See, you can never have too much pitching

It seems like only yesterday when baseball prognosticators everywhere were wondering what the Yankees would do with all their starters. The team didn’t have room for all those arms! The Yankees had too much pitching, literally, for four games. That’s about how many starts it took for everyone to realize that Freddy Garcia didn’t have it. I didn’t forecast this. I thought the Yankees would have a surplus of starters at least for a few games, but now everyone knows why you can never have too much pitching.

Now, the question is whether or not the Yankees have enough pitching? That remains to be seen. The good news is that the team has enough warm bodies to throw into the rotation to fill out the fourth and fifth starters’ roles. The bad news is that those bodies are untested. David Phelps has looked good in the long relief role, but there is a difference between long relieving and starting. Alfredo Aceves always did a good job holding down the fort when a starter imploded but he also struggled in his own starts. Phelps has earned his shot at the job, but no one knows how he will fare.

Phil Hughes, meanwhile, is also on the hot seat. My hunch is that the Yankees will give him one more start. If he does well, great. If not, it wouldn’t be surprising to see D.J. Mitchell audition for a spot start while the team waits for Andy Pettitte to return. Pettitte himself is untested. Sure, once upon a time All-Day Andy Pettitte was just that, good to go all day. Unfortunately he hasn’t pitched in more than a year. While only fools bet against Pettitte, the Yankees don’t actually know what he has left. There is no guarantee he can be effective.

Ironically, all this demonstrates why the Yankees pulled the trigger on the Michael Pineda deal when they had the chance. Teams always need pitching. The Yankees saw an opportunity to shore up a spot in the rotation for the foreseeable future and they took it. While Pineda’s injury is tremendously disappointing, it isn’t catastrophic, yet. Pineda has a chance to come back from the injury, just not the season. It looks as though the Yankees have ample in house options to fill the holes that are left in the rotation, but the start to the 2012 season has been a rude reminder that it is true: You can never have too much pitching.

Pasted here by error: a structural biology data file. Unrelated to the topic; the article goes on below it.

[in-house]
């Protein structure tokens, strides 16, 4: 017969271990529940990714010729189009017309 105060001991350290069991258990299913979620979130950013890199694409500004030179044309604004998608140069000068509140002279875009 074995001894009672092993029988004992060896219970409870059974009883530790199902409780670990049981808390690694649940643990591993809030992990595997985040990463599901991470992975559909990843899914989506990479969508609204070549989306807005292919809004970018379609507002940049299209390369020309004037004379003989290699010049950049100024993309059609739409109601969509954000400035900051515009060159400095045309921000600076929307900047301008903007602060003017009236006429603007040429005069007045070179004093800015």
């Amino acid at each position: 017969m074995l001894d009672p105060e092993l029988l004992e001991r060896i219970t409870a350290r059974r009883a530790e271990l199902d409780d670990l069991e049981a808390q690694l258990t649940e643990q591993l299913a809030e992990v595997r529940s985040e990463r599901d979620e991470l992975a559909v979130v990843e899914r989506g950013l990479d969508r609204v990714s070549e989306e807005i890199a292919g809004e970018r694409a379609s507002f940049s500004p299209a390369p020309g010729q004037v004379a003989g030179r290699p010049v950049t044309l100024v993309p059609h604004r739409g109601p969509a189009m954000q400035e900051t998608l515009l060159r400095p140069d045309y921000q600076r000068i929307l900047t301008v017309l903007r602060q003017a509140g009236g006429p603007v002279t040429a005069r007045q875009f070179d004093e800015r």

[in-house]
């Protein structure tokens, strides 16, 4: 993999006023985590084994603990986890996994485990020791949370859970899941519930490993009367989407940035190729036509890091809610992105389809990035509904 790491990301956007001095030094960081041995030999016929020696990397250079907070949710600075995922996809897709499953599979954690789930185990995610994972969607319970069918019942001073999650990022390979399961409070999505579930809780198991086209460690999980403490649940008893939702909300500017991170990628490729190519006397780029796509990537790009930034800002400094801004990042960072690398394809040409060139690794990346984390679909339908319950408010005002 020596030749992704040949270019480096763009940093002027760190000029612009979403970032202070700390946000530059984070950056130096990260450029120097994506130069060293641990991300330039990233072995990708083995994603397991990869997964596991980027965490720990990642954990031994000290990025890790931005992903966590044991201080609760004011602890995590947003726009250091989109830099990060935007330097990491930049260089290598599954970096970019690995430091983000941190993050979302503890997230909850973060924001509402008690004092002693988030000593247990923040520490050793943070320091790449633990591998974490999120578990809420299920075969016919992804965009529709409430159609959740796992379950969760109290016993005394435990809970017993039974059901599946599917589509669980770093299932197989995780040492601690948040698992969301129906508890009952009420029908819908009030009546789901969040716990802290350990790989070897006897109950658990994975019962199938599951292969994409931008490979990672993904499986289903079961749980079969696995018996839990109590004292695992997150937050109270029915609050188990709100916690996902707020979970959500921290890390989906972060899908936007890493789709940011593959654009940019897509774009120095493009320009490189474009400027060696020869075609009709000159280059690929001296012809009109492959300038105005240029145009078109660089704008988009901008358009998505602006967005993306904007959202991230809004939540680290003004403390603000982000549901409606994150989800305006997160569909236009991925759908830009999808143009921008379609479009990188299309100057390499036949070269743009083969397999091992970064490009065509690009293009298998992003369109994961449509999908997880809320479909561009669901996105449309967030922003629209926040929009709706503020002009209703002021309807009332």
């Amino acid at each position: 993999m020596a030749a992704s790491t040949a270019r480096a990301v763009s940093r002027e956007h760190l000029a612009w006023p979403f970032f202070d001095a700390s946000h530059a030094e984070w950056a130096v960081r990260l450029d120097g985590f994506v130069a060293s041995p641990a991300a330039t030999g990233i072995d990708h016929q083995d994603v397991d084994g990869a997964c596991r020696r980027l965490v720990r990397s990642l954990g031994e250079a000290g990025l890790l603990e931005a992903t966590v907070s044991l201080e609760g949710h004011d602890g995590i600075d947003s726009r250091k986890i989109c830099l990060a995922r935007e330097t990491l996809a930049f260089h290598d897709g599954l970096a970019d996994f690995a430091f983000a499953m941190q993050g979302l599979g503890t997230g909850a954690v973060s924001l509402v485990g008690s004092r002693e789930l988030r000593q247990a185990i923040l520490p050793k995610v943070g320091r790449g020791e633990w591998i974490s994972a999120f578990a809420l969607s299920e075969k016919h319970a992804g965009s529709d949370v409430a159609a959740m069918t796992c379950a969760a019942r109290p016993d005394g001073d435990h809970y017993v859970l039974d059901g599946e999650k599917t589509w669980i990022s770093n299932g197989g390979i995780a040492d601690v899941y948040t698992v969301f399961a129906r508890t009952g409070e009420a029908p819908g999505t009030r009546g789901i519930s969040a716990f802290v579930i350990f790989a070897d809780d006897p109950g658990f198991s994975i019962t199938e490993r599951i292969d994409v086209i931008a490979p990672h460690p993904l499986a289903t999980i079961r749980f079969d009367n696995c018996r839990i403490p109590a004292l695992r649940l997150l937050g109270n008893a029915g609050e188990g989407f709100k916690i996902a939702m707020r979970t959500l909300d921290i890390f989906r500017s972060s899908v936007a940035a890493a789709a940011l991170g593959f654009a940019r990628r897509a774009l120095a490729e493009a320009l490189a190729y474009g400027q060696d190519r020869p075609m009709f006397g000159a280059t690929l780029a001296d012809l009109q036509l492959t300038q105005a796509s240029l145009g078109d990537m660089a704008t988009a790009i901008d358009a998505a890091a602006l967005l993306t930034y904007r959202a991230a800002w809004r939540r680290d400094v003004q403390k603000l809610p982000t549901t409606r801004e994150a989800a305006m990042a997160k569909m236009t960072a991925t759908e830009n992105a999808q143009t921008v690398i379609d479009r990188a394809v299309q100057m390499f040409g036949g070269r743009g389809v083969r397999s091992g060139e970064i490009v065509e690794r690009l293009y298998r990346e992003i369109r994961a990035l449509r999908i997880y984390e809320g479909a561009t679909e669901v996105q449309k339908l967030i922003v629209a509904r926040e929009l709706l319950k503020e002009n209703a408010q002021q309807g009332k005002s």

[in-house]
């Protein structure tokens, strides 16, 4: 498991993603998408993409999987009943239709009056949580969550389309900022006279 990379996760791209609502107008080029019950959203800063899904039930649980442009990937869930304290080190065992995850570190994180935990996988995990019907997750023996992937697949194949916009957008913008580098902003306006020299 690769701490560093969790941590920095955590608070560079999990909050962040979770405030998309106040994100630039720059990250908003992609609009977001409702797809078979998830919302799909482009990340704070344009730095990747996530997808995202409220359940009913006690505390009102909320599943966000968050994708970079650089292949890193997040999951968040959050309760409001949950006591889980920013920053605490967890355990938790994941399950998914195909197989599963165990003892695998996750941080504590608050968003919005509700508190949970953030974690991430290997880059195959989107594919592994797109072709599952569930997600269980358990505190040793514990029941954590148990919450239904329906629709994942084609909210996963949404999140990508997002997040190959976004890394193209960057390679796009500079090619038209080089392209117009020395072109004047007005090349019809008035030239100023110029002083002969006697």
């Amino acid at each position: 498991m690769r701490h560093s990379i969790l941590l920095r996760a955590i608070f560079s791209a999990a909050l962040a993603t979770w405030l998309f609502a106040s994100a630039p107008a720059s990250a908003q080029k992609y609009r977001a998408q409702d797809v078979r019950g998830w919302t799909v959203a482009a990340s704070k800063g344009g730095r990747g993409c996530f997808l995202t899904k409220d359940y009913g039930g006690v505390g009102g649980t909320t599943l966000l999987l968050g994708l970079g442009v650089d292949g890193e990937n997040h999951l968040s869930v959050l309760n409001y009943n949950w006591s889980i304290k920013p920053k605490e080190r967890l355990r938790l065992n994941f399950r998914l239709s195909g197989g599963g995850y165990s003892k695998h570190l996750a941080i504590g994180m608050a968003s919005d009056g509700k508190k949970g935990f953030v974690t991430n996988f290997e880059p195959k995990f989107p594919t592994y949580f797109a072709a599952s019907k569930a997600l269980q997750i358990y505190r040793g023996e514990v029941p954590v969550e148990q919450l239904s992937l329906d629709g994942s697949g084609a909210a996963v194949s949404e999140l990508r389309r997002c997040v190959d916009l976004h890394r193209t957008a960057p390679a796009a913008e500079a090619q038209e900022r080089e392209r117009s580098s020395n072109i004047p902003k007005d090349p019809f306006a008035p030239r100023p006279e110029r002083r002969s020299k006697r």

One thought on “See, you can never have too much pitching

  1. Well, I think teams these days do have too much pitching. The Yankees now have a 13-man pitching staff and it’s still not enough? Maybe the problem is that at least half of them are trained to pitch only one inning (or a few batters) at a time which means you use so many of them in a typical game that you end up needing a conveyor belt to the farm system to bring in fresh reinforcements on a regular basis.

    Back in the day more relievers were swing men meaning that they were able to give you 5-6 innings if needed for a spot start and even in their regular relief appearances would often go 2-3 innings which meant you didn’t have to use 3 or 4 of them every night.

    Now there’s only one guy (OK, maybe two but only one you’d want to use in any game you plan on winning and have less than a 19-run lead) available for that.

    I can’t say I’m surprised by this outcome for an organization that takes promising starters (Joba, Hughes), prematurely forces them into one-inning roles and then wonders why they haven’t developed as starters. The Yankees would not have enough pitching even if they could put Whitey Ford, Ron Guidry and David Cone into a metamorphosis machine that would re-create their youthful versions.

    The issue isn’t some hackneyed baseball slogan but complete mismanagement of player development and robotic adherence to a non-optimal usage of pitching resources.